In 1913 Pregl had been recalled to Graz; he was named professor of medical chemistry and was active in research until his death. (His laboratory had become a world-renowned center of organic microanalysis.) Pregl was an earnest, energetic man, often given to sarcastic humor. He frequently engaged in mountain climbing and bicycling and was an enthusiastic automobile driver. He never married.
Pregl’s major work is Die quantitative organische Mikroanalyse (Berlin, 1917; 2nd ed., 1923; 3rd ed., 1930), 4th ed., revised with supp., von Hubert Roth, ed. (Berlin, 1935); later eds. were published in Vienna.
On Pregl and his work, see H. Lieb, “Fritz Pregl,” in Berichte der Deutschen chemischen Gesellschaft, 64A (1931), 113, and “Fritz Pregl,” in Mikrochemie, 3 (1931), 105. See also R. Strebinger, “Fritz Pregl,” in Österreichische Chemikerzeitung, 34 (1931), 10; F. Szabadváry, History of Analytical Chemistry (Oxford-New York, 1966), 302-303, and Geschichte der analytischen Chemie (Brunswick, 1966), 304-305.
The Austrian physiologist and medical chemist Fritz Pregl (1869-1930) developed the methods of quantitative organic microanalysis.
Fritz Pregl was born on Sept. 3, 1869, in Laibach, now Ljubljana in Yugoslavia, but then a provincial capital in the Austro-Hungarian Empire. After the death of his father, a bank official, he moved in 1887 with his mother to Graz, the seat of a university. There he studied medicine and obtained his medical degree in 1894.
As a student, Pregl had been interested in physiology and upon graduation became a teaching assistant in the Physiological Institute of the university. He remained in this field as he rose on the academic ladder to attain the rank of associate professor in 1904. However, he had meanwhile also been attracted to, and become quite adept in, organic chemical laboratory research, and indeed his publications from that period reveal a strong predilection for the chemical aspects of physiology as well as for the methodological. This partial switch in his research interests became complete when, after taking a long leave of absence, he transferred his activities to the Institute of Medical Chemistry in Graz. In 1910 Pregl was called to the University of Innsbruck as full professor and head of the Institute of Medical Chemistry, only to return 3 years later in the same capacity to Graz, where he remained until his death on Dec. 13, 1930.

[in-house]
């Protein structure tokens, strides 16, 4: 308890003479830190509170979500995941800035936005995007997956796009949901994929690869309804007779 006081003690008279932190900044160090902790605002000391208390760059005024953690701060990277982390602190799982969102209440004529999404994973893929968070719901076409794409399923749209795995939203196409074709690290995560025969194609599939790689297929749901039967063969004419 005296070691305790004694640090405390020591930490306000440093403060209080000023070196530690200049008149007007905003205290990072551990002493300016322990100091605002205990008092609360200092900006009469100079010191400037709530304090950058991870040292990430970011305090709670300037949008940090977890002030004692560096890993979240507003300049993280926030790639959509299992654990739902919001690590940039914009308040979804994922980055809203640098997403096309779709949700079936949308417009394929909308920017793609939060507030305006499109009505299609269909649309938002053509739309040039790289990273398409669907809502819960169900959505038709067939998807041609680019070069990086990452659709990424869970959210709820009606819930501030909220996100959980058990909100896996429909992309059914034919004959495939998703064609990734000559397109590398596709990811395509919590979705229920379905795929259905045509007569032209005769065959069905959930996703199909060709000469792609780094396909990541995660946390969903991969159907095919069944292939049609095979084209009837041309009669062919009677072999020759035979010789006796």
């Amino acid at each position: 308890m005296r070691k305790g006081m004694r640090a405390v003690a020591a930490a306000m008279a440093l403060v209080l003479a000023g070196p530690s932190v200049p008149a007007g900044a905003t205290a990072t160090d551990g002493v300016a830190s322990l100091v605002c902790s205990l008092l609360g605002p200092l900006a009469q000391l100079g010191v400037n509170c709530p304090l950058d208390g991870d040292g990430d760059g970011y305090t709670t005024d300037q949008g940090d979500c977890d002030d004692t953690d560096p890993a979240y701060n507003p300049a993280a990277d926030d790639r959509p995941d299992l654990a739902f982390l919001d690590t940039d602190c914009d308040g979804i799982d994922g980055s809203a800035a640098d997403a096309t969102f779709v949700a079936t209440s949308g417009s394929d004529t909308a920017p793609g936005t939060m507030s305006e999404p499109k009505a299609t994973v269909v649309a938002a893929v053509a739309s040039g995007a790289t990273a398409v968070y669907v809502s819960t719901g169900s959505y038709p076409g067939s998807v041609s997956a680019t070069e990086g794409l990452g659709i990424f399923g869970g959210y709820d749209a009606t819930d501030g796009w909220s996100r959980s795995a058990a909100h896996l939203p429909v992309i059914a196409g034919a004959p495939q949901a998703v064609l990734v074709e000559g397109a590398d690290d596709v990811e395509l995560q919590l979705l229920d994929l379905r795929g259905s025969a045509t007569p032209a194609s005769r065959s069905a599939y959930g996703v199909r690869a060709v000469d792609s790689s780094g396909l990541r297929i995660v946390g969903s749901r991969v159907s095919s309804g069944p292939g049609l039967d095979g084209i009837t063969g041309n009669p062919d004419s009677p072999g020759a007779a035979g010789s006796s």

Pregl's great contribution to chemistry and medical science was the creation, in the years 1910-1917, of the methods of quantitative organic microanalysis. This made it possible to determine quantitatively the elements and some functional groups in organic compounds in samples weighing far less (3-5 milligrams) than was required in the procedures previously in use (100-200 milligrams).
Pregl's micromethods quickly became an invaluable tool to the organic chemist and a truly indispensable one to the biochemist. The micromethods greatly aided and accelerated the elucidation of the chemical structure of many biologically active substances of natural origin, such as hormones and vitamins, and were generally instrumental in the solution of a host of important biochemical problems. Of the many scientific honors bestowed on Pregl in recognition of this achievement, the most outstanding was the Nobel Prize for chemistry in 1923.
Pregl was an inspiring teacher who knew how to flavor his lectures with instructive experiments as well as with humor. In the 1920s chemists from all over the world flocked to his laboratory to receive instruction in microanalysis, often by him personally, in courses given practically free of charge.
A good profile of Pregl is in Eduard Farber, ed., Great Chemists (1961). There are also short biographies in Aaron J. Ihde, The Development of Modern Chemistry (1964), and Nobel Foundation, Chemistry: Including Presentation Speeches and Laureates' Biographies, vol. 2 (1966). □
Fritz Pregl (frĬts prā´gəl), 1869–1930, Austrian physiologist and chemist, M.D. Univ. of Graz, 1894. He taught at the universities of Innsbruck (1910–13) and Graz (from 1913). For his methods of quantitative organic microanalysis he received the 1923 Nobel Prize in Chemistry. His other contributions include several micromethods for measuring atomic groups and a sensitive microbalance.